There is a lot of speculation about what happened to Mitchell, but to me it is pretty clear now. My first instinct was to think that he ended his own life somehow. He had broken up with his boyfriend and had generally had struggles with depression and anxiety, among his health problems including but not limited to HIV. Now that his final affairs are coming to a close I realize that Mitch was far to narcissistic to ever kill himself. I think that the wear and tear on his body from degenerative disc disease, and a plethora of medications for all sorts of ailments including Adderal, became too much for his body to handle and his heart stopped. This is what his family believes and what I believe and either way, it’s very sad.
Mitch had his ups and downs. In NYC we shared that apartment, The Compound, and he would open its doors to anyone who needed a place to stay. It was truly, at times, a boarding house for the wayward, and for any amount of selfishness he displayed there was an equal amount of generosity. He was generous to a fault.
In our last conversations I encouraged him not to lose ground in his struggles with drugs and his health as the result of some stupid boy. He took that to heart. I reminded him that he was a whole person and anytime he felt lonely to remember that he was not alone.
When I moved back to North Carolina he moved back to New York. The distance and my own busy life caused me to neglect his calls sometimes, to go periods without reaching out. But when we communicated, Mitch listened to all the ins and outs of my life, and there are things about which I could only talk to Mitch, as only Mitch would understand. Despite our disagreements on certain things, Mitch was one person I could count on to know where I was coming from in what I expected and wanted from the world. Even when I was appalled by him (“MITCH!”) I knew that we had far more in common than our differences. And he loved me for both commonalities and differences, and I him.
Mitch had been on a search for meaning in his life, he searched for God and spirituality and love. I wish that he could see how loved he was, how many people have reached out to his family. How many people will be at his memorial service tonight.
My mom informed me: “It’s going around he had AIDS. Do you know?” This of course rubs me all kinds of wrong ways. First the ignorance of what AIDS is versus HIV. They are not interchangeable terms. Second, the fact that this “rumor” is “going around.” Mitch had no secrets and was pretty open about his HIV status. So while people may be gossiping about the dead, whispering that he was infected with a disease, the fact is it was no secret and while a source of conflict and suffering for him, not a source of shame.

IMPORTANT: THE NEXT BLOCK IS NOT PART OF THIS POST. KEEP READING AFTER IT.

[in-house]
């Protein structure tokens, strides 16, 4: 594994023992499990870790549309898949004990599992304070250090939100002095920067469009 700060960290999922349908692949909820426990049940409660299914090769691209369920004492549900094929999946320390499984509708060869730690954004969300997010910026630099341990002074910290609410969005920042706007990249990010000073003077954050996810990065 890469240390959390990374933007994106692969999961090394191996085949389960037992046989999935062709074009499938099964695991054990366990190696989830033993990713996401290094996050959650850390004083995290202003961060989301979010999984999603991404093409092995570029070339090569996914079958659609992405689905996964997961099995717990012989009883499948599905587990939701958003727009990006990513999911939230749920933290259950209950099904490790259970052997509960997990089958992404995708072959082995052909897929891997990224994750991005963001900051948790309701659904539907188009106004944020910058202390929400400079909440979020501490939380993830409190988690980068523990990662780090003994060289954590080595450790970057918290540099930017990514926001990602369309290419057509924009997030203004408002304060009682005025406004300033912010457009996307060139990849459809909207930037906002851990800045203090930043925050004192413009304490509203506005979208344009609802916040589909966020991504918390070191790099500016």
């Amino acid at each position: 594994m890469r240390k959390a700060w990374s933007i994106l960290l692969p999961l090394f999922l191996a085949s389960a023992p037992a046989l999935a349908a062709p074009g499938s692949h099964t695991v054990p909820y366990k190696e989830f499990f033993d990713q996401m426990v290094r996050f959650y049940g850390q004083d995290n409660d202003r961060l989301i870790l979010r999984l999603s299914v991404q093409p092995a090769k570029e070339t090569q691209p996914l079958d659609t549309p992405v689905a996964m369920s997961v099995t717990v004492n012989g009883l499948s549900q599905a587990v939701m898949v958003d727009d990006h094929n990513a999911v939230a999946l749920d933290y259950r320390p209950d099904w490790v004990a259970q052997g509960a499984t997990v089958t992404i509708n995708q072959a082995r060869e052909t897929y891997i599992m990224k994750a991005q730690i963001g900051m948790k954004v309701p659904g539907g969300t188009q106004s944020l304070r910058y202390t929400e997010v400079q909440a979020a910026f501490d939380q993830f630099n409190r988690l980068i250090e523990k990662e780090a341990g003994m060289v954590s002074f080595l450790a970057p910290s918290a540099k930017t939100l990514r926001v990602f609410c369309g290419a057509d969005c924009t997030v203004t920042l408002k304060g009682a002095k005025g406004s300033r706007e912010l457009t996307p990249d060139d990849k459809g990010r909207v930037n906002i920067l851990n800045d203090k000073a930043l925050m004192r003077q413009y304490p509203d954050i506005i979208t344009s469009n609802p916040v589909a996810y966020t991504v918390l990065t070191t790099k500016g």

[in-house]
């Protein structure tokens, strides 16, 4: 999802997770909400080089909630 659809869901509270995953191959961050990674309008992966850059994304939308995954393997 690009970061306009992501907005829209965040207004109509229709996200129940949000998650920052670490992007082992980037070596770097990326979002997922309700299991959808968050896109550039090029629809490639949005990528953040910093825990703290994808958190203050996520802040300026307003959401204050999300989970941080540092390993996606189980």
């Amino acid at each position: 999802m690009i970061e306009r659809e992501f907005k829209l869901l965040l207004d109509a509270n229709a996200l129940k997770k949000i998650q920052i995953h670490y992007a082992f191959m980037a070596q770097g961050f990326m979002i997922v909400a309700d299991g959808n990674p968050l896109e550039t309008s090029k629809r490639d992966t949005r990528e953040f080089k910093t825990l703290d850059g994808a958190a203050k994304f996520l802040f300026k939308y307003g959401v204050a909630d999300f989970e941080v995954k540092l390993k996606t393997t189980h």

In the South, society deems few things worse than being queer. One of those things is being a “queer with AIDS”.
I told my mom that being HIV positive does not make someone a bad person. I told her that it bothers me that people, even people close to the family, would be whispering about this when Mitch would speak about it at regular conversational volume. Unlike Mitch I have to leave well enough alone, though. I didn’t want to get into it further, for any question to turn to my obvious sexuality, or for her or anyone to say something stupid along the lines of myself being in danger by breathing his same air.
Meanwhile Mitch’s family didn’t really hear me when I shared that he was a member of the MCC in Winston Salem. They wanted the pastor at the service to be one who knew Mitch, so they got one who pastured at their church when he was a child. Nevermind that he had a pastor in Winston more recently, and many friends in that congregation, all of whom will attend his service. It would be pointless for me to advocate for something different than what they are going to do.
In Mitch’s honor I am going to make an effort to do something that he did with his family: set the precedent that I will not avoid, deny, or be silent about who I am. I told Mitch I admired that about him, whereas I have allowed there to be something easier for me, just not talking about who I am, what my views are, and how I live my life.
Mitch had his flaws, his mistakes, and his moments as we all do. In the end though I will remember him as someone who loved people, easily made friends, and made me laugh.
At his service tonight I will make sure that we are not honoring the wrong person.